Corey, Maiden; Edmund T. Eastman, A.M., M.D., Boston; Walter Adams, 
A.B., Framingham; Gen. Adin B. Underwood, A.M.f; Thomas Minns, 

* Ex-Gov. Fairbanks died March 17, 1888. 

t Gea. Underwood died at Boston Jan. 14, 1888. 

1888.] Societies and their Proceedings. 207 

Boston; Grcnville II. Norcross, LL.B., Boston; {ex officio) John Ward 
Dean, A.M.. Boston. 

Committee on Pcqjers and Essm/s. — Eev. Henry A. ILizen, A.M., Auburn- 
dale; Kev. Increase X. Tarbox, D.D., West Newton; Rev. David G. Has- 
kins. S.T.D., Cambridge; Charles C. Coffin, A.M., Boston; Rev. Artemaa 
B. Mussey, A.M., Cambridge; Rev. Waldo Burnett, A.M., Southboro'; Col. 
Thomas Wentworth Higginson, A.M., Cambridge. 

Mr. Goodell having been reelected president, proceeded to deliver his 
annual address, after which the annual reports were presented. 

Hamilton A. Hill, A.M., the corresponding secretary, reported that thirty- 
eight resident and six corresponding members had been added to the society 
during the year. 

Rev. Increase N. Tarbox, D.D.. the historiographer, reported the number 
of members who have died in 1887, as far as known, to be thirty-three, and 
the average age not far from eighty. Memorial sketches of all have been 
prepared, and they have been printed in the Register as promptly as the 
space at command will allow. 

Benjamin B. Torrey, the treasurer, reported the total income of the year 
to be $3,665.51, and the current expenses S.*$,o~S.7.*>, leaving a balance on hand 
of $86,78. The amount of the Librarian's Fund is $12,763.13 ; of the Life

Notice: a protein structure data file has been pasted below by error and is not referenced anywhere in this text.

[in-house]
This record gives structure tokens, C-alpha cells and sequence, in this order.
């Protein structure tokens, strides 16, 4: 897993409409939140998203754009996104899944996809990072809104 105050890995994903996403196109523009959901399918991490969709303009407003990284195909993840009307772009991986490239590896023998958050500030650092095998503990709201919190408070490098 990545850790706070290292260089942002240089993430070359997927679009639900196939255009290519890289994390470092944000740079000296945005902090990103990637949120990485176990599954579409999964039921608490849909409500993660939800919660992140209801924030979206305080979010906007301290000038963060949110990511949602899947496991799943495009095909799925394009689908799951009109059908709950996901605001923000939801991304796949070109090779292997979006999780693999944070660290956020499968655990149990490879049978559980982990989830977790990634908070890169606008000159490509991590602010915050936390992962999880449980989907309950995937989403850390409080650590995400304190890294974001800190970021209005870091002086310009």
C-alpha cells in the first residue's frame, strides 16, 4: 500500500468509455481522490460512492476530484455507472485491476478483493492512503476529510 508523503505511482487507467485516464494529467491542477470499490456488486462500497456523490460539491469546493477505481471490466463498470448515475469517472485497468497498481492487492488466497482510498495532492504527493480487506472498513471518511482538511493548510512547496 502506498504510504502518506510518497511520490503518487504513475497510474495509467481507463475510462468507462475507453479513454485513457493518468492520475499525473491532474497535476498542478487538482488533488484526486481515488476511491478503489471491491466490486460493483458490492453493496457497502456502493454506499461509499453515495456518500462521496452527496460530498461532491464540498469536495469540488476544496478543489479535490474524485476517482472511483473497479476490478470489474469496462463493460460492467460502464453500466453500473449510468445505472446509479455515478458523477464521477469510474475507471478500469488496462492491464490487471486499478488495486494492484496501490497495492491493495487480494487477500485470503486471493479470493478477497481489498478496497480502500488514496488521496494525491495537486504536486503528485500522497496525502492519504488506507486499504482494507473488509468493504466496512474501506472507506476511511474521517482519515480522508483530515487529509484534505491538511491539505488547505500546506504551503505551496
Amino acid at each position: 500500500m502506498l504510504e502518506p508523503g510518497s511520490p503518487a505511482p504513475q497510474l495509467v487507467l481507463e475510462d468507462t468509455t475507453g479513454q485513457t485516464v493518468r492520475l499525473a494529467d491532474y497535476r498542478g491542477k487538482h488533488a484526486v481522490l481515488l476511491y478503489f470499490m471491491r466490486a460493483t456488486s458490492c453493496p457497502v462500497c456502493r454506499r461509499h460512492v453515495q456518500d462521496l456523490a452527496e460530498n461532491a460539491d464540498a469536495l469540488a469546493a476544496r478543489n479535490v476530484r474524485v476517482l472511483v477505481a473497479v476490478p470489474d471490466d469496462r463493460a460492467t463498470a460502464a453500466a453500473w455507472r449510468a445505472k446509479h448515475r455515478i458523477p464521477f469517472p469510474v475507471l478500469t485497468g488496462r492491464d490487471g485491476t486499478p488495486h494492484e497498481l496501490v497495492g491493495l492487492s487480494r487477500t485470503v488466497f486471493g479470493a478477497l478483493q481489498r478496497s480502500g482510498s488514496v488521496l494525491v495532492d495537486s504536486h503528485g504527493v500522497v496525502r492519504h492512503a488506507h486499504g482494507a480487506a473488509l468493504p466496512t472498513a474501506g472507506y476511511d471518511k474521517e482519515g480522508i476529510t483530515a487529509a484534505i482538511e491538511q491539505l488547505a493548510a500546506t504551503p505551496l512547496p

Membership Fund 811,337.74; of the Bradbury Fund 2,500.00; of the 
Towne Memorial Fund $4,245.73 ; of the Barstow Fund 81,200.00; of the 
Bond Fund $868.46; of the Cushman Fund 8H2.G7 ; of the Sever 
Fund 85,000.00 ; of the Alden Fund 81,000.00 ; of the Russell Fund $3,000.00 
and of the Wilder Subscription Building Fund 824,030.39. 

William Blake Trask, in behalf of the Trustees of the Kidder Fund, 
reported thai $152.73 had been received and 8142.42 had been expended for 
the purchase of books, and that a balance of 810.31 was on hand. 

John Ward Dean, the librarian, reported that 714 volumes and 2,141 
pamphlets had been added during the year to the library, which now contains 
1 volumes and 68,086 pamphlets. 

Km'. Henry A. Hazen, chairman of the committee on papers, reported 
that nine papers were read before the society in 1887. 

John T. Hassam, chairman of the library committee, John W. Dean, 
chairman of the publishing committee, Col. Albert II. Hoy t, secretary of the 
committee on memorials, and John T. Hassam, chairman of the committee 
on English Research, submitted the reports of these several committees. 

Maine Historical Society. 

Portland, Thursday, February 9, 1888. — The mid-winter meeting was held 
at tin- society's rooms in the City Building, this afternoon and evening. 

The afternoon session opened at two P.M., the president, Hon. James Ware 
Bradbury, LL.D., in the chair. 

II. \V. Bryant, the librarian and curator, reported a large list of donations. 

Papers were read by Hon. William Goold on " Gov. Gore and his visit to 
Maine"; and by Hon. Joseph Williamson on Prehistoric Maine." Remarks 
! by tin; last paper were made by Rev. Dr. II. 8. Barrage, James 1'. 
Baxter, Rev. A-., Dalton and William II. Smith. Then followed papers by 
Ber. Mr. Dalton on "The Life of Robert II. Gardiner, of Gardiner, Me."; 
and by Hon. Joseph Williamson on " The Kelley Family. " 

At the evening meeting, E. II. El well read a paper on " Church and State "; 
and William M Sargenl concluded the ex trcises with some interesting remarks 
upon the recently discovered volume containing (apt. John Mason's muniments 
of title. 

Rhode Island Bistobu &x 8o< cety. 

Providence, Tuesday, January 10, 1888. The Bixty-sixth annual meeting 
Iras held this evening at eighl o'clock at the the Society's Cabinet in Water- 
man street, the president, William Gammell, LL.D., in the chair. 

Alter the usual routine business had been transacted, the .Secretary read a 

208 Societies and their Proceedings. [April, 

communication from the New London County Historical Society of Con- 
necticut, asking that the Rhode Island Historical Society join in assisting in